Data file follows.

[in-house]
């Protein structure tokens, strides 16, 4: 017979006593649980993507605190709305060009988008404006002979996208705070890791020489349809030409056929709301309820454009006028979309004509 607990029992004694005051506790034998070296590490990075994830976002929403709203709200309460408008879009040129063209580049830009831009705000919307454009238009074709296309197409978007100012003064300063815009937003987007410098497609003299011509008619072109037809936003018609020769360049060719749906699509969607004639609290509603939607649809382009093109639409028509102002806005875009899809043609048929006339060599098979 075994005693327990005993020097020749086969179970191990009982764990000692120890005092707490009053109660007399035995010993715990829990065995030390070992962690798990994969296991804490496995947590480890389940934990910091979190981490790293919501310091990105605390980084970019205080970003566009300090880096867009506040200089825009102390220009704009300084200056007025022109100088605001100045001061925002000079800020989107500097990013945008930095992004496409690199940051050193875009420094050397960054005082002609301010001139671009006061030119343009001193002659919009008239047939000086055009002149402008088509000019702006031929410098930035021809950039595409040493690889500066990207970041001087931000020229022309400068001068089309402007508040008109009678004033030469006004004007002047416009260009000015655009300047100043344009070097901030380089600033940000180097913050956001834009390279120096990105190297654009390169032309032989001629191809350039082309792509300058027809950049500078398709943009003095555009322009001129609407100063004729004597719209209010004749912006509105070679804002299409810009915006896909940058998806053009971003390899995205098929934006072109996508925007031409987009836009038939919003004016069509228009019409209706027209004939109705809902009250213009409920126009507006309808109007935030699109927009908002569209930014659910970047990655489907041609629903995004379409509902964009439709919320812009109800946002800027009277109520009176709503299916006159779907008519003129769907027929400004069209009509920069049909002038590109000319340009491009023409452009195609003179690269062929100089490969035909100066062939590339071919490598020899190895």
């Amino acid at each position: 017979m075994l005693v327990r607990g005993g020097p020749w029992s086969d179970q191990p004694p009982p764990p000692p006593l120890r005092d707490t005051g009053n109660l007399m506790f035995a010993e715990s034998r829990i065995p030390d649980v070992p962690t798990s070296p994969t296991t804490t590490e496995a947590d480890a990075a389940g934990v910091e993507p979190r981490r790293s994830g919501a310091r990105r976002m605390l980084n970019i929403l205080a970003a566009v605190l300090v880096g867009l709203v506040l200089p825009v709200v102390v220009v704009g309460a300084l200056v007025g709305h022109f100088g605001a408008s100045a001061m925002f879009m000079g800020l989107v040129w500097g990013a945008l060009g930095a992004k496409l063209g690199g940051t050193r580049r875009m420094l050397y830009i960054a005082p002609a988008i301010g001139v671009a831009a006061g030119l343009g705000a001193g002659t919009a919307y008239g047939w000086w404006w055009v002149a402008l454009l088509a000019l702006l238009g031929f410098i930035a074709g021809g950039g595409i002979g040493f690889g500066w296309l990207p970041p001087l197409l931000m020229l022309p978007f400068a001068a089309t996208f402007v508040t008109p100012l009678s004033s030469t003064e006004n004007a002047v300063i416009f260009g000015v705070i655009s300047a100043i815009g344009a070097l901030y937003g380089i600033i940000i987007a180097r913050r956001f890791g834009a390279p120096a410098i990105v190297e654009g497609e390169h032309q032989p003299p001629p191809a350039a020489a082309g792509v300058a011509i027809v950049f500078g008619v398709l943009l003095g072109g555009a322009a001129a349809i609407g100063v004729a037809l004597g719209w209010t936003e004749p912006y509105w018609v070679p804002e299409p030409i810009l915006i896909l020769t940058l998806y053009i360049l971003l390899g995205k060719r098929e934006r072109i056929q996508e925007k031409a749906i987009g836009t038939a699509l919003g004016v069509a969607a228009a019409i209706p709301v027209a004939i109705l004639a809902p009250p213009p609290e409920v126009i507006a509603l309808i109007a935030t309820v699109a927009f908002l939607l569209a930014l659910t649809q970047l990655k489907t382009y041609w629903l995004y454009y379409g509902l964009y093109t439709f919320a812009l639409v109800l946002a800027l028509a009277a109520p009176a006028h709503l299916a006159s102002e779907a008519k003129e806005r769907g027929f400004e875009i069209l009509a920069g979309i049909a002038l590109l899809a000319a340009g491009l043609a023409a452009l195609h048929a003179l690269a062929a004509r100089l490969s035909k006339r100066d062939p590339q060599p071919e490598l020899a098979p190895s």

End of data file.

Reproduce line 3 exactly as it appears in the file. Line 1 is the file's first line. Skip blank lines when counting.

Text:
């Amino acid at each position: 017979m075994l005693v327990r607990g005993g020097p020749w029992s086969d179970q191990p004694p009982p764990p000692p006593l120890r005092d707490t005051g009053n109660l007399m506790f035995a010993e715990s034998r829990i065995p030390d649980v070992p962690t798990s070296p994969t296991t804490t590490e496995a947590d480890a990075a389940g934990v910091e993507p979190r981490r790293s994830g919501a310091r990105r976002m605390l980084n970019i929403l205080a970003a566009v605190l300090v880096g867009l709203v506040l200089p825009v709200v102390v220009v704009g309460a300084l200056v007025g709305h022109f100088g605001a408008s100045a001061m925002f879009m000079g800020l989107v040129w500097g990013a945008l060009g930095a992004k496409l063209g690199g940051t050193r580049r875009m420094l050397y830009i960054a005082p002609a988008i301010g001139v671009a831009a006061g030119l343009g705000a001193g002659t919009a919307y008239g047939w000086w404006w055009v002149a402008l454009l088509a000019l702006l238009g031929f410098i930035a074709g021809g950039g595409i002979g040493f690889g500066w296309l990207p970041p001087l197409l931000m020229l022309p978007f400068a001068a089309t996208f402007v508040t008109p100012l009678s004033s030469t003064e006004n004007a002047v300063i416009f260009g000015v705070i655009s300047a100043i815009g344009a070097l901030y937003g380089i600033i940000i987007a180097r913050r956001f890791g834009a390279p120096a410098i990105v190297e654009g497609e390169h032309q032989p003299p001629p191809a350039a020489a082309g792509v300058a011509i027809v950049f500078g008619v398709l943009l003095g072109g555009a322009a001129a349809i609407g100063v004729a037809l004597g719209w209010t936003e004749p912006y509105w018609v070679p804002e299409p030409i810009l915006i896909l020769t940058l998806y053009i360049l971003l390899g995205k060719r098929e934006r072109i056929q996508e925007k031409a749906i987009g836009t038939a699509l919003g004016v069509a969607a228009a019409i209706p709301v027209a004939i109705l004639a809902p009250p213009p609290e409920v126009i507006a509603l309808i109007a935030t309820v699109a927009f908002l939607l569209a930014l659910t649809q970047l990655k489907t382009y041609w629903l995004y454009y379409g509902l964009y093109t439709f919320a812009l639409v109800l946002a800027l028509a009277a109520p009176a006028h709503l299916a006159s102002e779907a008519k003129e806005r769907g027929f400004e875009i069209l009509a920069g979309i049909a002038l590109l899809a000319a340009g491009l043609a023409a452009l195609h048929a003179l690269a062929a004509r100089l490969s035909k006339r100066d062939p590339q060599p071919e490598l020899a098979p190895s």